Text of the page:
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The Lords Prayer

The Lords Prayer



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A series of 8 messages dealing with different aspects of what Jesus taught in his most famous prayer.
A series of 8 messages dealing with different aspects of what Jesus taught in his most famous prayer.

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Published by: GLENN DALE PEASE on Nov 19, 2008
Copyright:Attribution Non-commercial


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By Pastor Glenn Pease
1. THE LORD'S PRAYER PART I Based on Matt. 6:7-152. OUR FATHER Based on Matt. 6:9-153. DESIRE DETERMINES DESTINY Based on Matt. 6:7-154. THE ETERNAL DESIRE Based on Matt. 6:7-155. THE KING AND THE KINGDOM Based on Matt. 6:7-156. THE TRINITY OF DESIRES Based on Matt. 6:7-157. THE DEBT DISSOLVING DESIRE Based on Matt. 6:7-158. THE DESIRE FOR DELIVERANCE Based on Matt. 6:7-151. THE LORD'S PRAYER PART I Based on Matt. 6:7-15Paul Aurandt in his book, Destiny, tells of the powerful impact a single father can have ona whole society. Norman's father was a salesman in Connecticut. He did not like people whowere different from himself, and that was almost everybody. In other words, he was a bigot.He constantly insulted people, and cut them down for their race or color. Women weredegraded, and his own wife was not allowed to speak her mind. Home life was one of constant tension with fighting and shouting. Norman's father ended up involved in someshady deal on the sale of stocks.Norman was 12 years old when his father got out of prison. But this did not change himat all. He was still as narrow, dogmatic, and critical as ever. Norman still loved his father,for inspite of all his weaknesses, he had a good and loving side to him. So when Normangrew up he made his father's image one of the most popular images America has everknown. Norman became a famous TV producer, and one of the biggest hits of all time wasNorman Lear's Archie Bunker in All In The Family. Archie Bunker was not portraying afigment of someone's imagination. He was portraying the life of a real father.His views andvalues were those of Norman's own father.When we come to the life and teachings of Jesus we need to recognize also that theyrepresent the views and values of a real father. Jesus was the express image of the Father.He said, "He that hath seen me hath seen the Father." If we want to know what God is like,we look at Jesus, for He is the full and final revelation of God the Father. Henry Drummondsaid, "We can unlock a man's whole life if we watch what words he uses most." The wordJesus used most for God was Father. He calls God Father 17 times just in the Sermon on the
Mount, and 12 of them are here in chapter 6. He uses this name for God in this chaptermore than anywhere else in the synoptic Gospels. This is the God is Father chapter. I callyour attention to this so you do not think we relate to God as Father only because the Lord'sPrayer begins with our Father. Jesus makes clear that everything we do is to be done in theFather-child relationship. All we do is done either in obedience or disobedience to ourheavenly Father, and so the Christian life could properly be called,all in the family.A Sunday school teacher, after a service on the omnipotence of God, asked her class if there was anything God could not do? There was silence, and then one little guy put up hishand. She felt disappointed, thinking he must have missed the point of the lessons. Sheasked, "What do you think God can't do?" He said, "Well, He can't please everybody."That,of course, is literally true, for not even our heavenly Father can please everybody,even those in His own family.The story of the Prodigal Son illustrates this. The Father was an ideal father, and there isnot one thing you can detect in him that makes him a poor father. Yet he had two sons,and both of them were not pleased by his values. The younger son did not want to stayaround and live under his ideal love. He wanted to take off and live an independent life.The father did not please him enough to hold him at home. The elder brother, on the otherhand, was not pleased with his father when he accepted the rebel back. Here were two boyswho had as good a father as anyone could ever have, yet they were not pleased.The point is not, that it is impossible to be a good father, but that it is impossible for agood father to always please his children. Not even the only perfect father, who is God,can do this. The result is God's children all through history are like the two sons in theparable of the Prodigal. One side goes to the extreme of stressing God's justice anddiscipline, and this causes many to want to leave the family. The other side stresses the loveand compassion of the father, and this makes the other side feel like walking out of thefamily, because this seems to them to make God a wishy-washy indulgent parent. The familyof God is often torn by the conflicting pictures of the nature of God's fatherhood. Is He aDivine Domineering Disciplinarian, or is He a Passive PermissiveParent?History would indicate that people tend to lean one way or the other depending on whatkind of an earthly father they had, and whether they accepted or rejected their father'svalues. Whole cultures have followed one or the other concept of God. Eastern, or theGreek church, tended to develop the idea of God as the Father-Creator, and the Father-Redeemer. His main purpose in history was to restore His fallen family to Himself throughour Redeemer-Brother, the Lord Jesus.The Western, or Latin church, followed Tertullian, the brilliant theologian who was also alawyer, who established a more legalistic approach. God was the judge, and the penalty mustbe paid, and so if you have no alternative you are condemned. God, however, provides asubstitute to take your condemnation. It is the Lord Jesus who sets you free.Both of thesehave a Biblical foundation, but our Western emphasis can be easily distorted, and lead to allkinds of fears of God as a condemning judge. The problem with trying to lock God into oneform of fatherhood, or another, is that the universe cannot contain God, let alone some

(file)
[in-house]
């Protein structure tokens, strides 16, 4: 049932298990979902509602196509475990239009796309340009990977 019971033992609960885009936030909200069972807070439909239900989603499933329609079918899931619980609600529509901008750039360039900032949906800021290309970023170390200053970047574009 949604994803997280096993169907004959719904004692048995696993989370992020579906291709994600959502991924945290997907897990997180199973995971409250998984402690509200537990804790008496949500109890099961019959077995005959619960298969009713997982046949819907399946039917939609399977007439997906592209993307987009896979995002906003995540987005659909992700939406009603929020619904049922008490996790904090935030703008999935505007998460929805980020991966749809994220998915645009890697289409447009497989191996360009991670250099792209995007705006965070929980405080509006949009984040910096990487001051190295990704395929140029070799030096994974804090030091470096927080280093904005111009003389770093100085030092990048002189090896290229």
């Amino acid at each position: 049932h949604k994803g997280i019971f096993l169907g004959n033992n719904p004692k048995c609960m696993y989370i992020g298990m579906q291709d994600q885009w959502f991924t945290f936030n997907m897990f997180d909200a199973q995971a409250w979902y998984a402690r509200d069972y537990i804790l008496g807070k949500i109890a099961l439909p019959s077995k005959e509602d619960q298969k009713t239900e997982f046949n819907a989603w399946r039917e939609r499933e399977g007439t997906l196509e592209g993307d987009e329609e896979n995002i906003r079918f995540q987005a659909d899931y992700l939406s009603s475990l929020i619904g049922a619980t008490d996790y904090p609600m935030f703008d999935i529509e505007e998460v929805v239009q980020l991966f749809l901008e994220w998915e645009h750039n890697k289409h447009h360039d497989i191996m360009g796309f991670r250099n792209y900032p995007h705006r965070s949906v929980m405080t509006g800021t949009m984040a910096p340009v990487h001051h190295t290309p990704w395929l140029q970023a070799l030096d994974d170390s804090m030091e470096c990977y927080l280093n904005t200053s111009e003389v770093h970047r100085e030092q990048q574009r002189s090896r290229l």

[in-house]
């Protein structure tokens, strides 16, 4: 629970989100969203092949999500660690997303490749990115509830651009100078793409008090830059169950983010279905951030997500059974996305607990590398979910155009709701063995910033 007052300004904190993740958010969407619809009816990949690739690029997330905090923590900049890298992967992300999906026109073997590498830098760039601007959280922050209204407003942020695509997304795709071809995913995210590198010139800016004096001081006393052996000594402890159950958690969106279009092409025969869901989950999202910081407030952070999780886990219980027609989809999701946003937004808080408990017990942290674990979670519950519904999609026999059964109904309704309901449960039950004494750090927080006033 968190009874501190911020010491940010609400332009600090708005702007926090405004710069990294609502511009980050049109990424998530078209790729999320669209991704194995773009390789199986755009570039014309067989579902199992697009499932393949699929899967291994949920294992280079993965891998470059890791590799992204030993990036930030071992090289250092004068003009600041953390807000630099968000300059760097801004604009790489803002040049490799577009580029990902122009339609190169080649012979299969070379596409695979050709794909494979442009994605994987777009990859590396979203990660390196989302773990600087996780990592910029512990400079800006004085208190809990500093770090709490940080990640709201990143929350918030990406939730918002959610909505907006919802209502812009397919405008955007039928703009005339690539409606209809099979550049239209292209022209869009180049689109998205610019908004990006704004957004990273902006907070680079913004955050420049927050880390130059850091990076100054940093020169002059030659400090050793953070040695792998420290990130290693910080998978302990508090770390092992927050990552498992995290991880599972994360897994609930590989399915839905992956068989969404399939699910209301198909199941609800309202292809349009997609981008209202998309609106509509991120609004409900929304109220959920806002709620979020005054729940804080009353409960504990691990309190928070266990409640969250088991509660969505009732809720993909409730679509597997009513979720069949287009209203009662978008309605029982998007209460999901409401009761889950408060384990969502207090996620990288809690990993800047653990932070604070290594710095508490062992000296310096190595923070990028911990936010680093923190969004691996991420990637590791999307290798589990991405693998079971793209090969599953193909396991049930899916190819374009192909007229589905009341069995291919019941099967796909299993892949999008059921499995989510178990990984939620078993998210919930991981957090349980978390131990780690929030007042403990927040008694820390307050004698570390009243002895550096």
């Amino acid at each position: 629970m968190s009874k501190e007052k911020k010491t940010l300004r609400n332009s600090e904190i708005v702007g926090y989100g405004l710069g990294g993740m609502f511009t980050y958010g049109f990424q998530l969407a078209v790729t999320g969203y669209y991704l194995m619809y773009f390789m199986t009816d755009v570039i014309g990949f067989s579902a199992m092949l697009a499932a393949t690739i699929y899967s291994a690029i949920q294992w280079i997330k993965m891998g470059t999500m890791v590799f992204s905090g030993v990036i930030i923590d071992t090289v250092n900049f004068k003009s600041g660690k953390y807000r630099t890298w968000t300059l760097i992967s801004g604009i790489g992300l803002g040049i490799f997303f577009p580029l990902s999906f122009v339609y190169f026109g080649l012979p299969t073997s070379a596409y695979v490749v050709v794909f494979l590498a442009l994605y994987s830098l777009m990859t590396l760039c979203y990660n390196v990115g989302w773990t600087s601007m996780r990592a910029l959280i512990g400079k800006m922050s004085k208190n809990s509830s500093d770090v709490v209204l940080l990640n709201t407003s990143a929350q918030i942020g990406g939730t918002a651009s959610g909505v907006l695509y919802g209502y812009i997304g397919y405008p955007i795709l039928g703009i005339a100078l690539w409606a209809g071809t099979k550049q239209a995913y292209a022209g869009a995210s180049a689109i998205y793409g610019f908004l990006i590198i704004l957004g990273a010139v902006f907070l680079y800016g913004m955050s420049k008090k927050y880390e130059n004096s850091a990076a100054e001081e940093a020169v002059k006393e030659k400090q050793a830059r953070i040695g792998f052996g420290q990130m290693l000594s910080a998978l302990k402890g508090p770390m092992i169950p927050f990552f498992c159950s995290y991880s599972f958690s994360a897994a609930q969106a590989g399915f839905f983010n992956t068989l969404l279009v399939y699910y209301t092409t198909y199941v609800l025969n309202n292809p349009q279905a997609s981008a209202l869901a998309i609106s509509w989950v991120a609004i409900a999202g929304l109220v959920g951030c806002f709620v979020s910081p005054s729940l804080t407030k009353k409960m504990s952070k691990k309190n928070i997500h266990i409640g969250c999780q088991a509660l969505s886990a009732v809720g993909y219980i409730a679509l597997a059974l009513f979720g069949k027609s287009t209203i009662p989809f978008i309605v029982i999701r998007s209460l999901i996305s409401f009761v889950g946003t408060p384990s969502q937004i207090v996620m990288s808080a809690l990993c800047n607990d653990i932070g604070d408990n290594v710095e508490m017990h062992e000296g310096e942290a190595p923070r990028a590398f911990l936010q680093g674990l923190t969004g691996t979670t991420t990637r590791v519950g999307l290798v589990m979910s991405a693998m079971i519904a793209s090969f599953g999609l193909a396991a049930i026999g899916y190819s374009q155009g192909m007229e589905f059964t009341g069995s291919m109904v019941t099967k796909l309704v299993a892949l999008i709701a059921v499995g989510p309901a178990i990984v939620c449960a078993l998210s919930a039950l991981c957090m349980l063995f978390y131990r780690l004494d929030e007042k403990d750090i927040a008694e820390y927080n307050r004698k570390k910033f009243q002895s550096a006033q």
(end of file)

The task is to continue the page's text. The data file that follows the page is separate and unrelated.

form, category, or description that men formulate for their own convenience. God'sfatherhood is as varied as it needs to be to meet the needs of all His children.God is Father to both the legalistic and the freedom loving. Both the Prodigal and hiselder brother were equally sons of the same father. The father is not responsible for theweaknesses of either son. He did not want his youngest to go off and live for sensualpleasure. He knew that road would end with hogs and humiliation. But neither did he wanthis eldest to be such a legalistic snob, who would rather see his brother perish than bewelcomed back and forgiven. The father was not the problem, but he was the center of thatfamily, and the only hope of the families survival. The father is the only hope of the two sonsever being reconciled.So it is in the family of God. The fatherhood of God is the foundation for all Christianunity. Christians will differ on many things, even on the meaning of fatherhood, but thereality of that fatherhood is the basis for their oneness. And that is why the first word of theLord's Prayer is OUR. Not any father in heaven, but our Father. Not the father I havecreated in my own image, for my own satisfaction, but the father of all the great family of God, with its multiplicity of personalities, and varied backgrounds and cultures. Here is allthe world of human complexity tied up in divine simplicity: OUR FATHER. It is the sameconcept we have when we say our nation. The United States is one nation, yet 50 states.It is EPluribus Unum-or, the many in one. Such is the family of God.The Lord's Prayer, therefore, is a family prayer. You will search in vain to find an I, me,my, or mine in this prayer. It is always the plural you will see: Our Father, give usour daily bread, forgive us, and lead us not into temptation. Jesus said we are to get alone topray, but not to pray for ourselves alone. You are to shut out the sight and sound of others,but never the sensitivity to the needs of others. The poet captures this truth sobeautifully-You cannot pray the Lord's Prayer,And even once say "I."You cannot pray the Lord's Prayer,And even once say "My."You cannot pray the Lord's Prayer,And not include another;You cannot ask for daily bread,And not include your brother.For others are includedIn each and every plea,From the very beginningIt never once says, "Me."We are not getting into the issue of the universal fatherhood of God, for that would takeus down a different road, and we have plenty to see on the road we are traveling, so let me just state what all can agree on: The "our" here certainly includes all who have receivedJesus as their Savior, for John makes it clear that as many as have received Him have beengiven the right to be called sons of God. This means that private prayer still has a social